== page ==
The front suspension has: MacPherson strut, coil spring, gas damper, anti roll bar, whilst the rear suspension has: torsion bar, coil spring, gas damper.
Around some windy roads, the Corolla ZR can grip itself without an abundance of understeer. Of course you will get some understeer and skidding from a front wheel, but this Corolla holds itself together surprisingly well.
The tires are 225/40/R18 and are Sport tires you see on hot hatches – they help keep the car super planted and grippy.
Overall, the car performs surprisingly well. Mazda 3, Kia Cerato and the Hyundai i30 should watch out for the new Corolla as it takes a seriously big leap for the Corolla.
Toyota claims combined-cycle fuel use of 6.0L/100km, with the tank measuring 50L to the maximum.
Better yet, the engine can run on 91RON fuel which is the cheapest to run and the car will have no dramas doing so.
In our testing, we compared the difference between using 91RON, Premium 95 and Premium 98 fuel. These were all filled up from the exact same service station to ensure consistency.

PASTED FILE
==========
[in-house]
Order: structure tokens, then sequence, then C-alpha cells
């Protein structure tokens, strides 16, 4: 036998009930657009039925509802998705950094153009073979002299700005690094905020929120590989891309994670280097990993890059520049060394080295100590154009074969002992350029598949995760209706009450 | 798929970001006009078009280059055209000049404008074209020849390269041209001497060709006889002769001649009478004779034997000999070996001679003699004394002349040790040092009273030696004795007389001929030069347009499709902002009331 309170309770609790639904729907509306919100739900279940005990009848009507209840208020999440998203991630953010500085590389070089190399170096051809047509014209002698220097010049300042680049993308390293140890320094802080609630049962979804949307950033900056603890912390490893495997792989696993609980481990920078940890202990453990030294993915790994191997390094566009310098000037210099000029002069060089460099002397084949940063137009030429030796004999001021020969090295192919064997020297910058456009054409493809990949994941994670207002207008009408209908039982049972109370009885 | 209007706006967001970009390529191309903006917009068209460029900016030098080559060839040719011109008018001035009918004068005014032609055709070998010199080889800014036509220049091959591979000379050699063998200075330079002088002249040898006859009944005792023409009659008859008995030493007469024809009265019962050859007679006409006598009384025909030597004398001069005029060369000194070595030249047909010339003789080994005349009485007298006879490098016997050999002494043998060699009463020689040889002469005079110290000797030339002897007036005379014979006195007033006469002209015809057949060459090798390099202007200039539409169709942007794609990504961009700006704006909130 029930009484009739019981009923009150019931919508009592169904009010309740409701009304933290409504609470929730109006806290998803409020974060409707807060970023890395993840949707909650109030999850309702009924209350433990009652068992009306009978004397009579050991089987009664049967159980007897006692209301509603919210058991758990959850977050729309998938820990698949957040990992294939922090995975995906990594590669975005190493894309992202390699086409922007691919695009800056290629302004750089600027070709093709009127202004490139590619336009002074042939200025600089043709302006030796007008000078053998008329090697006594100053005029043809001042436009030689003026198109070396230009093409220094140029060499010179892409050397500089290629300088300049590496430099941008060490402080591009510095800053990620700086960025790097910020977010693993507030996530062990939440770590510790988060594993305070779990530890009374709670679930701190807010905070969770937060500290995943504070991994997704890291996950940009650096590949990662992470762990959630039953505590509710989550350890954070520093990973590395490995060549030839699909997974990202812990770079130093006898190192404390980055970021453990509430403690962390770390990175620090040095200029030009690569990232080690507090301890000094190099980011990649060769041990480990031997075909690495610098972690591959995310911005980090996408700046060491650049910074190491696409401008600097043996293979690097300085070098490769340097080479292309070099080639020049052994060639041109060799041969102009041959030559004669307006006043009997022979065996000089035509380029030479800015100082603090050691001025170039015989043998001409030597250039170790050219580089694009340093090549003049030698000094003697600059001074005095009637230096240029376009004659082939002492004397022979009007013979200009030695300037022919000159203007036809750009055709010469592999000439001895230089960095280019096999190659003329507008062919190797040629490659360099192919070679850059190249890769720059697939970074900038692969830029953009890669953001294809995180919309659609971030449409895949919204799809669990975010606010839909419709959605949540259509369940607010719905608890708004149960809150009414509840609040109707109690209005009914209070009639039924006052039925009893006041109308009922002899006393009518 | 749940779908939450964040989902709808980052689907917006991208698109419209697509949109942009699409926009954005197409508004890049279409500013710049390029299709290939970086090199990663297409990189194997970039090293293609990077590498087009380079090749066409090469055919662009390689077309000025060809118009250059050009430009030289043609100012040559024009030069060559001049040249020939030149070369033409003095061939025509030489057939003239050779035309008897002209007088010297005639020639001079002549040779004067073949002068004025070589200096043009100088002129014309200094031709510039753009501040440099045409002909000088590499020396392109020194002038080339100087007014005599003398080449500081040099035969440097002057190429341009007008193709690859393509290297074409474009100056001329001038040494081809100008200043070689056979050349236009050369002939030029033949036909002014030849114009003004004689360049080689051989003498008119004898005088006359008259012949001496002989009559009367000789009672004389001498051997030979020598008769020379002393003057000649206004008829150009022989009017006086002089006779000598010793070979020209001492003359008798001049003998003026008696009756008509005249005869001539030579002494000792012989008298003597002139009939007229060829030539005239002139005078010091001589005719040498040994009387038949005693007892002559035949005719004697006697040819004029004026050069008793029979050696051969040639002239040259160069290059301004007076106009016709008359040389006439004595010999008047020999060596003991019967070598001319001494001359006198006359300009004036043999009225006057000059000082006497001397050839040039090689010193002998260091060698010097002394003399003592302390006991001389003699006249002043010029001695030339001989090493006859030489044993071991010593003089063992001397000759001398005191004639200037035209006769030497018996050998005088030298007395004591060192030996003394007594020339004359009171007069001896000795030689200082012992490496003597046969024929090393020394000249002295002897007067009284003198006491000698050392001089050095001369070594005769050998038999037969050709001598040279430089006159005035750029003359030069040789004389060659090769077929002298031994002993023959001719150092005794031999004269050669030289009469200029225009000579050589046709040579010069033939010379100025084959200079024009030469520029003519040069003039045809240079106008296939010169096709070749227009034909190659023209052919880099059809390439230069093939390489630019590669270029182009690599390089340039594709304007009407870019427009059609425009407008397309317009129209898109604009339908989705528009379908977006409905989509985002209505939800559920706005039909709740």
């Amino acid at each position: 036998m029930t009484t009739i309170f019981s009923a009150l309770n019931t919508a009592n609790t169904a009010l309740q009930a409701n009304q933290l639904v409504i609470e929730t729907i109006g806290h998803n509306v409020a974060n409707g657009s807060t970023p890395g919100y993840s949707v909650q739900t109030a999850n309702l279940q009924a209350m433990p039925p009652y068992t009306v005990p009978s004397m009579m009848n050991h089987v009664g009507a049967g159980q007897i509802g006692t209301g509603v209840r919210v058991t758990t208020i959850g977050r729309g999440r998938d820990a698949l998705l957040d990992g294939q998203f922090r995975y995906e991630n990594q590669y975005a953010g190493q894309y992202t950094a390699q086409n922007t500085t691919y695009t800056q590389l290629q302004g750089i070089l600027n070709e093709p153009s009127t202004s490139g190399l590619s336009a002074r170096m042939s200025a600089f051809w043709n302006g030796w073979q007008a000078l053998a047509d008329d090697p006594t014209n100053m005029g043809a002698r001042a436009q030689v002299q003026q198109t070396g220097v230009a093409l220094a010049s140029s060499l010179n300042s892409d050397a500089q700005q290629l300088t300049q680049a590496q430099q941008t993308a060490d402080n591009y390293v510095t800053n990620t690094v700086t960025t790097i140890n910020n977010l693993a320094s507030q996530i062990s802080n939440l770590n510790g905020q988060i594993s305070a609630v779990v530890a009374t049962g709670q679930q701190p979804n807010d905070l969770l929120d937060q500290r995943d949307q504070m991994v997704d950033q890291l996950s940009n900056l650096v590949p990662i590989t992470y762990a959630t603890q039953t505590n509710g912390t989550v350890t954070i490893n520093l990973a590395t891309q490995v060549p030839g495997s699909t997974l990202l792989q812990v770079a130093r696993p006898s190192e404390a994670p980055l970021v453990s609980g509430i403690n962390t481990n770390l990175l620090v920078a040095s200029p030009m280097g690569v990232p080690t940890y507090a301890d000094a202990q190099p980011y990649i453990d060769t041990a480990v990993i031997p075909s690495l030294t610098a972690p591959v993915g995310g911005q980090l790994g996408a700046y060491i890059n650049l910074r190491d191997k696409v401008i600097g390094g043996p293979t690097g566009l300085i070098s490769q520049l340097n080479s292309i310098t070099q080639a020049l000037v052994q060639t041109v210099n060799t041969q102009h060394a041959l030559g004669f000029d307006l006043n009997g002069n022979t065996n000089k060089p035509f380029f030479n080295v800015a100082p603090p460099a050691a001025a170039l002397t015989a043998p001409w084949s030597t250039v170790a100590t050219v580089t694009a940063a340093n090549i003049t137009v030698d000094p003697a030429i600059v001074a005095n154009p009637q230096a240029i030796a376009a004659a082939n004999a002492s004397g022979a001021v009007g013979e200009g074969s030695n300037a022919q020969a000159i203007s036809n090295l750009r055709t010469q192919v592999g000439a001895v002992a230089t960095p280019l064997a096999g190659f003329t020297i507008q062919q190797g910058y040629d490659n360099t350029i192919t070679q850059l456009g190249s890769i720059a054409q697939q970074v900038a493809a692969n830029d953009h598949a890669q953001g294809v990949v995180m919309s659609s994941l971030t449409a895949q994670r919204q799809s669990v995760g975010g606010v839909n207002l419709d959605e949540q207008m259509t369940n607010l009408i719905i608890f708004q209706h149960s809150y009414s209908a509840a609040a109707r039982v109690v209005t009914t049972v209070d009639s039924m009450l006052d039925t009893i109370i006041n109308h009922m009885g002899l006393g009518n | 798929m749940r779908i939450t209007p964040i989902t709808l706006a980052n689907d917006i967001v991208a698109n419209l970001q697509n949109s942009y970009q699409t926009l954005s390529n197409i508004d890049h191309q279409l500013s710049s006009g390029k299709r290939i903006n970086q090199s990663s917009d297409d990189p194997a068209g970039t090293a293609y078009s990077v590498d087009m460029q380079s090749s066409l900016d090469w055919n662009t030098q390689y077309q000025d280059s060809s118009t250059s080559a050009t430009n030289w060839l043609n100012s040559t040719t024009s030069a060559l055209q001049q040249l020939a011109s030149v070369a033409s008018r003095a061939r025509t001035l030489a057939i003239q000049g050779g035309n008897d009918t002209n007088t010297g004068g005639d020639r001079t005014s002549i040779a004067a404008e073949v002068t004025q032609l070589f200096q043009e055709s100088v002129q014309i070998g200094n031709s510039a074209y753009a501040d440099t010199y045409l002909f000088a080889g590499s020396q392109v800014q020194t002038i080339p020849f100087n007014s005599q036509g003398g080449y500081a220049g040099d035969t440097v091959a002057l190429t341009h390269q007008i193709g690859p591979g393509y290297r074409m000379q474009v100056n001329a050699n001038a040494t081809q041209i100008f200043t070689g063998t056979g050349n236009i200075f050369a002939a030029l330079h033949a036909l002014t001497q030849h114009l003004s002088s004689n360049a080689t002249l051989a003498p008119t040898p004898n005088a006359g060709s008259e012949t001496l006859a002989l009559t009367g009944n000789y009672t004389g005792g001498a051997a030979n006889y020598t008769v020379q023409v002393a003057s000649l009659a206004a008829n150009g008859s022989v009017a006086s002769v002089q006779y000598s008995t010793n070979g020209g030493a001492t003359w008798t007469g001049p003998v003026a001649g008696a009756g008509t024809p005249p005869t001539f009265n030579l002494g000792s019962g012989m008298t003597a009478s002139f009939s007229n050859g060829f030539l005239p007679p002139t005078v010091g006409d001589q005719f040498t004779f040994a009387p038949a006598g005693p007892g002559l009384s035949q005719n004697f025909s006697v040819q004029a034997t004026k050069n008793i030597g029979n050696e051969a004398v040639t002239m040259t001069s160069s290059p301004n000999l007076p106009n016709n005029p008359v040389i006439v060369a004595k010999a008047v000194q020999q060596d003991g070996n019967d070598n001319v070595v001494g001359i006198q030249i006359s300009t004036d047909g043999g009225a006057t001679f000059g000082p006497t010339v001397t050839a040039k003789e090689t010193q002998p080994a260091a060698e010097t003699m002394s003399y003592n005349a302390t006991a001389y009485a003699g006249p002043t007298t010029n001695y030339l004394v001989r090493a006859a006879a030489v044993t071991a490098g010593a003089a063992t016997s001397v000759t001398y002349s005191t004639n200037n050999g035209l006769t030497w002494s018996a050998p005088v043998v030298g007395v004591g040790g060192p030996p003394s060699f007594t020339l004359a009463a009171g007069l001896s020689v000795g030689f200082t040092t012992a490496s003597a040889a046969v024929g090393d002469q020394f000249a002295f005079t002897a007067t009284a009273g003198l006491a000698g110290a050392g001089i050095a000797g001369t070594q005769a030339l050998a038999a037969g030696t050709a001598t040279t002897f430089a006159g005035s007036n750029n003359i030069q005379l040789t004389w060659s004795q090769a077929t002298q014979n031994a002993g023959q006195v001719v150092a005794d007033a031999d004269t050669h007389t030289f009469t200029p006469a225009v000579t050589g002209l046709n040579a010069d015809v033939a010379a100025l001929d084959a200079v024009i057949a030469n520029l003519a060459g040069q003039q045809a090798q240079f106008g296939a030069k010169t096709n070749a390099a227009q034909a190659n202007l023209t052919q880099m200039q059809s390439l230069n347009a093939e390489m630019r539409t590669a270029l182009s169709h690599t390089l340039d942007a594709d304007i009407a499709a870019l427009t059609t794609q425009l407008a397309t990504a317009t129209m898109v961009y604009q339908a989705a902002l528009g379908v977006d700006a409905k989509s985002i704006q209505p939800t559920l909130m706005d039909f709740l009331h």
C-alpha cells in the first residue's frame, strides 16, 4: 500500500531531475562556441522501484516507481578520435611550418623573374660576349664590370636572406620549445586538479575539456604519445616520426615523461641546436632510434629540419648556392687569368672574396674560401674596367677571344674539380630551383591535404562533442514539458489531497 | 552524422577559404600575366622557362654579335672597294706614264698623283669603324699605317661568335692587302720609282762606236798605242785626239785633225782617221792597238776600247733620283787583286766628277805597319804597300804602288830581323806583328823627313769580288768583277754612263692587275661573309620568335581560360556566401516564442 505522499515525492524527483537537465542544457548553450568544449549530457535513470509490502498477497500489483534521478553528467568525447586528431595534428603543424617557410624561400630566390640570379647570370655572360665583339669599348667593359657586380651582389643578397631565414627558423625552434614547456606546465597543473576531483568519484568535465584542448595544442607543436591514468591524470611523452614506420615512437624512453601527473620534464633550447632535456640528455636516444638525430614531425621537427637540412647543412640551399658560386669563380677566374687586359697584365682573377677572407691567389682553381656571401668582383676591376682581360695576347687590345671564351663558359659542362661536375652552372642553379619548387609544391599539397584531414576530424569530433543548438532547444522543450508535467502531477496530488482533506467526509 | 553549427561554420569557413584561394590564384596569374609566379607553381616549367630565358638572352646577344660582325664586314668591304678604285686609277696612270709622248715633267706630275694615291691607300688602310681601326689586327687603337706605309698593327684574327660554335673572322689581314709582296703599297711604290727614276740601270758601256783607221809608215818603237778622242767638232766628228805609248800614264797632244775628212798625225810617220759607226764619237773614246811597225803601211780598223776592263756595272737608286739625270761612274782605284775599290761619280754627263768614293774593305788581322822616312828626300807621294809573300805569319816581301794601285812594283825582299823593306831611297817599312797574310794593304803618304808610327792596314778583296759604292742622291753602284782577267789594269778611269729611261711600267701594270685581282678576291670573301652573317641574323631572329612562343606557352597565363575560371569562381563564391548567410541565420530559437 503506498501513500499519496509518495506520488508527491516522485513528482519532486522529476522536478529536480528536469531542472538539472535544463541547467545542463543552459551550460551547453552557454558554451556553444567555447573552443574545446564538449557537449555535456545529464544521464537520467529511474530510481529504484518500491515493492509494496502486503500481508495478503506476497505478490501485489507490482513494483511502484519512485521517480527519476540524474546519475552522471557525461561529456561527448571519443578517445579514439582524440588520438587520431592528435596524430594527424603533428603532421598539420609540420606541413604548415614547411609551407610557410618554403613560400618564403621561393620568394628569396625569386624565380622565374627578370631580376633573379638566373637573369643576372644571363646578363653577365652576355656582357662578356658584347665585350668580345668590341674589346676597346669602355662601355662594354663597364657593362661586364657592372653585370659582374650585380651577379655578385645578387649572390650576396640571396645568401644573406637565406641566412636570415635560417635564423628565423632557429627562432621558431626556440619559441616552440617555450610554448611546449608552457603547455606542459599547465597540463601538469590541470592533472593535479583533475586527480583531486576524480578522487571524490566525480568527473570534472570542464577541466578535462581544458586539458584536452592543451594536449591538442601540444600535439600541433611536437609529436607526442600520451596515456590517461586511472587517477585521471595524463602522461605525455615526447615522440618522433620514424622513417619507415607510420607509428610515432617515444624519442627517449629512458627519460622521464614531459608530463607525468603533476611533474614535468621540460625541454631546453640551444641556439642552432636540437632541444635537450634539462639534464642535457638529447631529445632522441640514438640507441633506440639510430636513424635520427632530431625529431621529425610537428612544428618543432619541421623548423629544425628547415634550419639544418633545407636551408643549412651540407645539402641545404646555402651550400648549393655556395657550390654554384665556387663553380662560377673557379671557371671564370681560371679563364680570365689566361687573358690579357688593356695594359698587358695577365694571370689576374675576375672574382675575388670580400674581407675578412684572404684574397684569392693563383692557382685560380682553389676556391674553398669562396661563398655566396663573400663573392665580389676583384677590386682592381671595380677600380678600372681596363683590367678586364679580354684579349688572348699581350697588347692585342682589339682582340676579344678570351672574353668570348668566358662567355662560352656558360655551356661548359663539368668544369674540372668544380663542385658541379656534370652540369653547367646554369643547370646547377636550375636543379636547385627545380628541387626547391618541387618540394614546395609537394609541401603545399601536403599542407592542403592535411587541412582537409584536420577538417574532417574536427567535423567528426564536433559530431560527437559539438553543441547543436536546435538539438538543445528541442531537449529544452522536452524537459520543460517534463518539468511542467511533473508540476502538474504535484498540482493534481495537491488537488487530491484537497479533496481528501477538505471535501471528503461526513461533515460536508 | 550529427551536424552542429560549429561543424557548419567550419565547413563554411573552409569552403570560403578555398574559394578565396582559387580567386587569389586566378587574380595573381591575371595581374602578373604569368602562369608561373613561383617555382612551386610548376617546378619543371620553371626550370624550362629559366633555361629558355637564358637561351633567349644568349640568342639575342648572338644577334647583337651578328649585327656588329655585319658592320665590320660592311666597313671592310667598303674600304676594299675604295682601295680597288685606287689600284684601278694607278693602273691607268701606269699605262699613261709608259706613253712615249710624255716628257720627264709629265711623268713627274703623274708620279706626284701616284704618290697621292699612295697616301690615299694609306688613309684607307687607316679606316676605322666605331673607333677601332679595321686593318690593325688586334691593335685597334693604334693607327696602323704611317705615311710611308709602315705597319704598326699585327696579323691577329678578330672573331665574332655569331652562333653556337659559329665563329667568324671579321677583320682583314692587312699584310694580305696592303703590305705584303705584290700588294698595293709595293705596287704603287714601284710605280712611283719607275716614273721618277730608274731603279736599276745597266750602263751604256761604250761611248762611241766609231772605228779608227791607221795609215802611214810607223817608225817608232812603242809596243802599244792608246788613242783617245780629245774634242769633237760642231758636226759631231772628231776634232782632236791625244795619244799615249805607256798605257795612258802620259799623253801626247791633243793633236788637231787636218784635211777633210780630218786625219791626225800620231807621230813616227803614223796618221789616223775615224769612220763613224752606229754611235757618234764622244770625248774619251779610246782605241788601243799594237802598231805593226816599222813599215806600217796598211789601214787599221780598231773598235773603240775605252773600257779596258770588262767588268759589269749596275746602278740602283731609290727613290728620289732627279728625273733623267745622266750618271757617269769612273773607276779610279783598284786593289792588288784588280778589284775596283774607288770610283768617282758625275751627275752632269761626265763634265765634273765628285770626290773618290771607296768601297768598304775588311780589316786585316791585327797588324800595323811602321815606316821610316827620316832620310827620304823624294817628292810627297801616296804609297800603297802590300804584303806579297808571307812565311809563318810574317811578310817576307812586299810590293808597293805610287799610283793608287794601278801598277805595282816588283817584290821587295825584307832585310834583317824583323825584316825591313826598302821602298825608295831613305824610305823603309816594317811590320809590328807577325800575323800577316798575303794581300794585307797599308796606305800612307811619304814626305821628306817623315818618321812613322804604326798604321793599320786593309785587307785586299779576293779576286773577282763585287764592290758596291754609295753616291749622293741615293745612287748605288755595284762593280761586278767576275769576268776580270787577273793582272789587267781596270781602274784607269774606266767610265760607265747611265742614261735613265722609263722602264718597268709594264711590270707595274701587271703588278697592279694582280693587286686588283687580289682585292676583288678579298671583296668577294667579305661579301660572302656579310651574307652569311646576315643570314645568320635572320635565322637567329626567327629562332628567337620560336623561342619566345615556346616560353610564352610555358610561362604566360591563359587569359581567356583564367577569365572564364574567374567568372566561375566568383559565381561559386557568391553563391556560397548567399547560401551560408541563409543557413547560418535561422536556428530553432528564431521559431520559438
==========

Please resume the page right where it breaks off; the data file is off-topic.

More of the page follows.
After filling up with 91, the car felt exactly as it was when we had first gotten it, and we managed to average about 8.5L/100km on the combined cycle, with a fair bit more motorway driving. We were able to get the car to about 600km before the fuel light came on.
Once filled up with 95 and 98 several times, there was a slight, but barely noticeable increase in performance – it just felt that ever bit so slightly smoother. But not enough to justify an extra 20% in fuel costs, especially when the car takes 91RON with no dramas at all.
It must be noted that in pure urban driving, the consumption figure jumped to over 10.0L/100km which is standard for a small hatch that pushes its engine hard, but not near the 6.0L/10-km figure.
Interior & Technology
The steering wheel feels quite sharp, and the integration of its cruise control and audio buttons is fairly intuitive. The instruments are simple, and the digital trip dash makes things neat along with a heads up display!